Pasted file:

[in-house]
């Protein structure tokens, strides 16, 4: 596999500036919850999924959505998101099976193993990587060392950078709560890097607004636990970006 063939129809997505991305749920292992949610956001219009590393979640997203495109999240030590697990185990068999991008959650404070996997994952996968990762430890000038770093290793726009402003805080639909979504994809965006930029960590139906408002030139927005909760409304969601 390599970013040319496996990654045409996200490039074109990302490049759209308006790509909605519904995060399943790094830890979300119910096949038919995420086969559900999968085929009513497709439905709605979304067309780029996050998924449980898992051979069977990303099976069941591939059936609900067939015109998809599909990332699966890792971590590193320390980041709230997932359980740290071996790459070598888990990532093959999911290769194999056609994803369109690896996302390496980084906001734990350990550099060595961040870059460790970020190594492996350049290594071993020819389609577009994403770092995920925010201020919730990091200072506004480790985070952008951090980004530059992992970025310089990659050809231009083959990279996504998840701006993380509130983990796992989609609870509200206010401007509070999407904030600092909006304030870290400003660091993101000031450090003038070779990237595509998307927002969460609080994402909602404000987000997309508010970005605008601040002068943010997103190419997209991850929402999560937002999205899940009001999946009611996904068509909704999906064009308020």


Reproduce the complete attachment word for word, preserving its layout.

[in-house]
């Protein structure tokens, strides 16, 4: 596999500036919850999924959505998101099976193993990587060392950078709560890097607004636990970006 063939129809997505991305749920292992949610956001219009590393979640997203495109999240030590697990185990068999991008959650404070996997994952996968990762430890000038770093290793726009402003805080639909979504994809965006930029960590139906408002030139927005909760409304969601 390599970013040319496996990654045409996200490039074109990302490049759209308006790509909605519904995060399943790094830890979300119910096949038919995420086969559900999968085929009513497709439905709605979304067309780029996050998924449980898992051979069977990303099976069941591939059936609900067939015109998809599909990332699966890792971590590193320390980041709230997932359980740290071996790459070598888990990532093959999911290769194999056609994803369109690896996302390496980084906001734990350990550099060595961040870059460790970020190594492996350049290594071993020819389609577009994403770092995920925010201020919730990091200072506004480790985070952008951090980004530059992992970025310089990659050809231009083959990279996504998840701006993380509130983990796992989609609870509200206010401007509070999407904030600092909006304030870290400003660091993101000031450090003038070779990237595509998307927002969460609080994402909602404000987000997309508010970005605008601040002068943010997103190419997209991850929402999560937002999205899940009001999946009611996904068509909704999906064009308020």